Another good tip is to bring a wine that you know your hosts enjoy or can connect with. If your friend is a fan of the Kendall Jackson Chardonnay, which is one of the most popular around (and a great go to wine), try bringing something similar she may have not tried before, like the Chateau St. Jean Sonoma Chardonnay. Or maybe your host and hostess just got back from a vacation in Italy. So a Chianti Classico or a Super Tuscan (a red blend usually consisting of Sangiovese, Cabernet and Merlot grapes) may help remind them of their trip, and it shows that you’ve actually been listening to their stories.

I also like to try and bring wines that come from the hosts family’s country of origin.  It works out wonderfully for those whose families come from Spain, France, Italy, Argentina or Hungary. My wife’s parents both came over from Hungary, so I tried to bring over Tokaji, some of the best white desert wine made in the world, as much as possible! Since it tends to carry a bit of a hefty price tag however,  it’s now more for special occasions.  Beware….if you are visiting friends of Irish or English descent, you may want to avoid this strategy unless you’re bringing over beer (which could also work out well!!).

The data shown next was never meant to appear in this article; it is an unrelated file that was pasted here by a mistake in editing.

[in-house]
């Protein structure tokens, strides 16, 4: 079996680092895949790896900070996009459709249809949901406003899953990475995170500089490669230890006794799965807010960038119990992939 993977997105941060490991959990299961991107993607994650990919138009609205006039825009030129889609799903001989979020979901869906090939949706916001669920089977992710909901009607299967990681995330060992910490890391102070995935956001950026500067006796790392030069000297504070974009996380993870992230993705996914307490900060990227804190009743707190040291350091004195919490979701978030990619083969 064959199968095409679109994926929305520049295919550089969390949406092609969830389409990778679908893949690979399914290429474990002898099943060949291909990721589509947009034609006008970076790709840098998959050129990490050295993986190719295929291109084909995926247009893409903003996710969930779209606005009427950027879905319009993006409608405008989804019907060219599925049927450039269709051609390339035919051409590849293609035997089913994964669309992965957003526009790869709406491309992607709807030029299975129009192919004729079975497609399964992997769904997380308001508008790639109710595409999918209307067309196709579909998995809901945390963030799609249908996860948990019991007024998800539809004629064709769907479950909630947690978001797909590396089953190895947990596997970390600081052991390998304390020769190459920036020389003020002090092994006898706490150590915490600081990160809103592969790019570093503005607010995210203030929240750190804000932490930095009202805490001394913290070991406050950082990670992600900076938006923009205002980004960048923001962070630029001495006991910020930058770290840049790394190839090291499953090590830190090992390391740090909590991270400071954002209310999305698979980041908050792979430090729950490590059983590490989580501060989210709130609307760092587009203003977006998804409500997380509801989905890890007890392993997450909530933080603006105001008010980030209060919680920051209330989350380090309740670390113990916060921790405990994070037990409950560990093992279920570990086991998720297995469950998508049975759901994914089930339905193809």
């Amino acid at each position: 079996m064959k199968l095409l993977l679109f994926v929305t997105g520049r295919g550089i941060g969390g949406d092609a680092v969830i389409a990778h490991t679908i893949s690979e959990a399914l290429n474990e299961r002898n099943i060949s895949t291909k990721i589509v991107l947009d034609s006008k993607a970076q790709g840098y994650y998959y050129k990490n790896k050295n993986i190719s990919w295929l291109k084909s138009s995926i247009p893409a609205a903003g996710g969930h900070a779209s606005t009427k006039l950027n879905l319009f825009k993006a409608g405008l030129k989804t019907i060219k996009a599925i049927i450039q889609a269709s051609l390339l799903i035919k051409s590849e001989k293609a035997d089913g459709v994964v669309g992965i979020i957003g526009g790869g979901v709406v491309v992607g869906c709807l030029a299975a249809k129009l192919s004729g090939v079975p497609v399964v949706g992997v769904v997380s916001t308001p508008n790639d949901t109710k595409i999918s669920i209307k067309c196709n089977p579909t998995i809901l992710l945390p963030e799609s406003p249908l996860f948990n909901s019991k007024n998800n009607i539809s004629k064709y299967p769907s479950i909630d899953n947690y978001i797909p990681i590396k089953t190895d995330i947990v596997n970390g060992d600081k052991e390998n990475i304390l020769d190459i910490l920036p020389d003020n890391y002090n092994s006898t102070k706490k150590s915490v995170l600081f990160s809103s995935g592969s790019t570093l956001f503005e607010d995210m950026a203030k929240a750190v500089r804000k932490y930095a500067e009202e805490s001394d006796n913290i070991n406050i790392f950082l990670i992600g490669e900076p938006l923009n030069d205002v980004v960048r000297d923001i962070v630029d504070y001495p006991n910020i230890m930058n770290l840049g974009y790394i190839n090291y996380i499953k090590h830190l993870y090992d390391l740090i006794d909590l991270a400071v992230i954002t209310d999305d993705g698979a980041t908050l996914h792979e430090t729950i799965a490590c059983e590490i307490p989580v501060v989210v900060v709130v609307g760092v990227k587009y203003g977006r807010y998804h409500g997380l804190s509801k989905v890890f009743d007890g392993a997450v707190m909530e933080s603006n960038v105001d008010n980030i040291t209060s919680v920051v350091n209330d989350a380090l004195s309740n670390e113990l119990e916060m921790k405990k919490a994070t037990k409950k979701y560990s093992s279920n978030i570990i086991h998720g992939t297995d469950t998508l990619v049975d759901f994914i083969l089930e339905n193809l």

Lastly, try and bring something that you know YOU would enjoy drinking. Many hosts will open up the wines that people bring as gifts. It’s not a rule, but unless they have some sort of a collection or have fully stocked up for the evening, chances are that your wine will be served. So go with something at least from an area that you are familiar with so you can be confident it will be enjoyable and won’t disappoint.

It is difficult to put together a list of what to bring as there are so many different variables involved. But below I have tried to put together some options based on different varietals (the grape used for producing the wine i.e. Cabernet, Chardonnay, Merlot, etc) , prices and wines that are readily available at most wine shops. I also want to add that if you ever are looking for a specific recommendation, idea, or just have a general question about wine, feel free to post a comment. I check this blog often and will be able to respond pretty quickly most of the time. Salute!